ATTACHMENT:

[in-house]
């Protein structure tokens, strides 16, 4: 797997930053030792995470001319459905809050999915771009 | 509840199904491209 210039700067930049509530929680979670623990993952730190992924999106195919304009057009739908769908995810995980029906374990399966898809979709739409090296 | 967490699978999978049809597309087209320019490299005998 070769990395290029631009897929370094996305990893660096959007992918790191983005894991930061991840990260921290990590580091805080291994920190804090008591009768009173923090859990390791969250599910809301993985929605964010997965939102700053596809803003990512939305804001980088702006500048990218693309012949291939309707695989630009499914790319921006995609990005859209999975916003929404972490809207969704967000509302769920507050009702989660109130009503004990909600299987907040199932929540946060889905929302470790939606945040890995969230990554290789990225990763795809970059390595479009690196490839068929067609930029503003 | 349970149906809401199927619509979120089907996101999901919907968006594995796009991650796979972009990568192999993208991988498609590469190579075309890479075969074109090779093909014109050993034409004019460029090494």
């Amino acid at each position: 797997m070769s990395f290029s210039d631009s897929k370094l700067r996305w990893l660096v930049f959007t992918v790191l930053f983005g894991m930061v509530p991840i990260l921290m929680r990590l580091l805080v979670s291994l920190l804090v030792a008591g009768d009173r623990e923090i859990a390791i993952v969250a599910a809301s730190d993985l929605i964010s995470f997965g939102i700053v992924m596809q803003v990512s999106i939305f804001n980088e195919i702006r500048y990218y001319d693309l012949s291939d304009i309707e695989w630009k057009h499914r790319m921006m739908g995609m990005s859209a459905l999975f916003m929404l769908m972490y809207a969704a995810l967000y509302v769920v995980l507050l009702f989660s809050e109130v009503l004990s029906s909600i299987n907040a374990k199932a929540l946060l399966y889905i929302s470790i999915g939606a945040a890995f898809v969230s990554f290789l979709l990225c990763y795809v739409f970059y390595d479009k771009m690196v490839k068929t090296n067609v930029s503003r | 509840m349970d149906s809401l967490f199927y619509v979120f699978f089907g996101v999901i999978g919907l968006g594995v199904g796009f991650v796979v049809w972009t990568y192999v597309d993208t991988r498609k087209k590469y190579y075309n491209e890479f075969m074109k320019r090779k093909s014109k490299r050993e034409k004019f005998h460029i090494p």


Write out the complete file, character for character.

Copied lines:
[in-house]
């Protein structure tokens, strides 16, 4: 797997930053030792995470001319459905809050999915771009 | 509840199904491209 210039700067930049509530929680979670623990993952730190992924999106195919304009057009739908769908995810995980029906374990399966898809979709739409090296 | 967490699978999978049809597309087209320019490299005998 070769990395290029631009897929370094996305990893660096959007992918790191983005894991930061991840990260921290990590580091805080291994920190804090008591009768009173923090859990390791969250599910809301993985929605964010997965939102700053596809803003990512939305804001980088702006500048990218693309012949291939309707695989630009499914790319921006995609990005859209999975916003929404972490809207969704967000509302769920507050009702989660109130009503004990909600299987907040199932929540946060889905929302470790939606945040890995969230990554290789990225990763795809970059390595479009690196490839068929067609930029503003 | 349970149906809401199927619509979120089907996101999901919907968006594995796009991650796979972009990568192999993208991988498609590469190579075309890479075969074109090779093909014109050993034409004019460029090494």
């Amino acid at each position: 797997m070769s990395f290029s210039d631009s897929k370094l700067r996305w990893l660096v930049f959007t992918v790191l930053f983005g894991m930061v509530p991840i990260l921290m929680r990590l580091l805080v979670s291994l920190l804090v030792a008591g009768d009173r623990e923090i859990a390791i993952v969250a599910a809301s730190d993985l929605i964010s995470f997965g939102i700053v992924m596809q803003v990512s999106i939305f804001n980088e195919i702006r500048y990218y001319d693309l012949s291939d304009i309707e695989w630009k057009h499914r790319m921006m739908g995609m990005s859209a459905l999975f916003m929404l769908m972490y809207a969704a995810l967000y509302v769920v995980l507050l009702f989660s809050e109130v009503l004990s029906s909600i299987n907040a374990k199932a929540l946060l399966y889905i929302s470790i999915g939606a945040a890995f898809v969230s990554f290789l979709l990225c990763y795809v739409f970059y390595d479009k771009m690196v490839k068929t090296n067609v930029s503003r | 509840m349970d149906s809401l967490f199927y619509v979120f699978f089907g996101v999901i999978g919907l968006g594995v199904g796009f991650v796979v049809w972009t990568y192999v597309d993208t991988r498609k087209k590469y190579y075309n491209e890479f075969m074109k320019r090779k093909s014109k490299r050993e034409k004019f005998h460029i090494p």